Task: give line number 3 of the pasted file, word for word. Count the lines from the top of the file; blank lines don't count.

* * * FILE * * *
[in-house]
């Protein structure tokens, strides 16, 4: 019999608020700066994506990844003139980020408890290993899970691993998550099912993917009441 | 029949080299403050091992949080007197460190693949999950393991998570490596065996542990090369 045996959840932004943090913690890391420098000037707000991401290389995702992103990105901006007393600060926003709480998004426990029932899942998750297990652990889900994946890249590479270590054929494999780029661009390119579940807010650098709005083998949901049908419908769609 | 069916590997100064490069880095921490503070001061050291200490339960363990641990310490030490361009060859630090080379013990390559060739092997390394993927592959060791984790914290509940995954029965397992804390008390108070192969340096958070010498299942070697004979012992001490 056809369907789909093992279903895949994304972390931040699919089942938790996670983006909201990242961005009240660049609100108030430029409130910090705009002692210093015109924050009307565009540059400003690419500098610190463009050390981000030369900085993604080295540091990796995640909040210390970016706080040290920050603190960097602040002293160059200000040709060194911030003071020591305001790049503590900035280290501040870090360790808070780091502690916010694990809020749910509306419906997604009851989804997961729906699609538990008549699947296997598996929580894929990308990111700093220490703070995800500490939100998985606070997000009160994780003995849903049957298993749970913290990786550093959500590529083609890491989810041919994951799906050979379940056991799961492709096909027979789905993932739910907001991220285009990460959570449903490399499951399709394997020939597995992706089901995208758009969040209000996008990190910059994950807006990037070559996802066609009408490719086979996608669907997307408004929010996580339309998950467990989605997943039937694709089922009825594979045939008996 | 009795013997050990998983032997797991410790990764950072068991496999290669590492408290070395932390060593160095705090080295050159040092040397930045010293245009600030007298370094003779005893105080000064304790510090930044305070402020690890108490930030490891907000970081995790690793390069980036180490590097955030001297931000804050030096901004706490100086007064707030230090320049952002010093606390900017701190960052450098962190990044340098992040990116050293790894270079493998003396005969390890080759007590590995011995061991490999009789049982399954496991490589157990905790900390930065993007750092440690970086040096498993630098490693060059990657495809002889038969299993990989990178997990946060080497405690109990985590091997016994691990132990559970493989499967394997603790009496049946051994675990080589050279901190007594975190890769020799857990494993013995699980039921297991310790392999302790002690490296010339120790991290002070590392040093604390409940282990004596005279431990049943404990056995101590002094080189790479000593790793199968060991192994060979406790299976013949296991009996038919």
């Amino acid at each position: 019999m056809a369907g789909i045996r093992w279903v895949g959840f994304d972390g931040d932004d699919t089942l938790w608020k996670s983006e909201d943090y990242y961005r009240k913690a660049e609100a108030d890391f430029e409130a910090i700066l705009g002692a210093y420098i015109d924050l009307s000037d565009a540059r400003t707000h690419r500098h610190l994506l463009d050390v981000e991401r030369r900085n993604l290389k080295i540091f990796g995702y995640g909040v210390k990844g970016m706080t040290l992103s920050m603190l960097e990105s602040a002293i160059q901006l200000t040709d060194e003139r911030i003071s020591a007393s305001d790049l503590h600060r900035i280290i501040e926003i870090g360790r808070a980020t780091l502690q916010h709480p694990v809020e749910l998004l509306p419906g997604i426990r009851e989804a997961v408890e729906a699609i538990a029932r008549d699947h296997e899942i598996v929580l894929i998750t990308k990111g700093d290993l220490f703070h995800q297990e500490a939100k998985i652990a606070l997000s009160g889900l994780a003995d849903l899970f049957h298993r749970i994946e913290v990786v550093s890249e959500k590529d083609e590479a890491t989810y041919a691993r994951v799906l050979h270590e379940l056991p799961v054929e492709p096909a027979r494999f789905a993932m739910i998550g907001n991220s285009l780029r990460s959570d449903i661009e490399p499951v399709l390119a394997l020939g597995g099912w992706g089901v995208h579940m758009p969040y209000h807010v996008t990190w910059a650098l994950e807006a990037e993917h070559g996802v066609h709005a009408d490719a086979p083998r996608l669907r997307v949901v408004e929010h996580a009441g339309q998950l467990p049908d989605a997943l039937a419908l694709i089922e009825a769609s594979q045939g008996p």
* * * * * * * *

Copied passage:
């Amino acid at each position: 019999m056809a369907g789909i045996r093992w279903v895949g959840f994304d972390g931040d932004d699919t089942l938790w608020k996670s983006e909201d943090y990242y961005r009240k913690a660049e609100a108030d890391f430029e409130a910090i700066l705009g002692a210093y420098i015109d924050l009307s000037d565009a540059r400003t707000h690419r500098h610190l994506l463009d050390v981000e991401r030369r900085n993604l290389k080295i540091f990796g995702y995640g909040v210390k990844g970016m706080t040290l992103s920050m603190l960097e990105s602040a002293i160059q901006l200000t040709d060194e003139r911030i003071s020591a007393s305001d790049l503590h600060r900035i280290i501040e926003i870090g360790r808070a980020t780091l502690q916010h709480p694990v809020e749910l998004l509306p419906g997604i426990r009851e989804a997961v408890e729906a699609i538990a029932r008549d699947h296997e899942i598996v929580l894929i998750t990308k990111g700093d290993l220490f703070h995800q297990e500490a939100k998985i652990a606070l997000s009160g889900l994780a003995d849903l899970f049957h298993r749970i994946e913290v990786v550093s890249e959500k590529d083609e590479a890491t989810y041919a691993r994951v799906l050979h270590e379940l056991p799961v054929e492709p096909a027979r494999f789905a993932m739910i998550g907001n991220s285009l780029r990460s959570d449903i661009e490399p499951v399709l390119a394997l020939g597995g099912w992706g089901v995208h579940m758009p969040y209000h807010v996008t990190w910059a650098l994950e807006a990037e993917h070559g996802v066609h709005a009408d490719a086979p083998r996608l669907r997307v949901v408004e929010h996580a009441g339309q998950l467990p049908d989605a997943l039937a419908l694709i089922e009825a769609s594979q045939g008996p």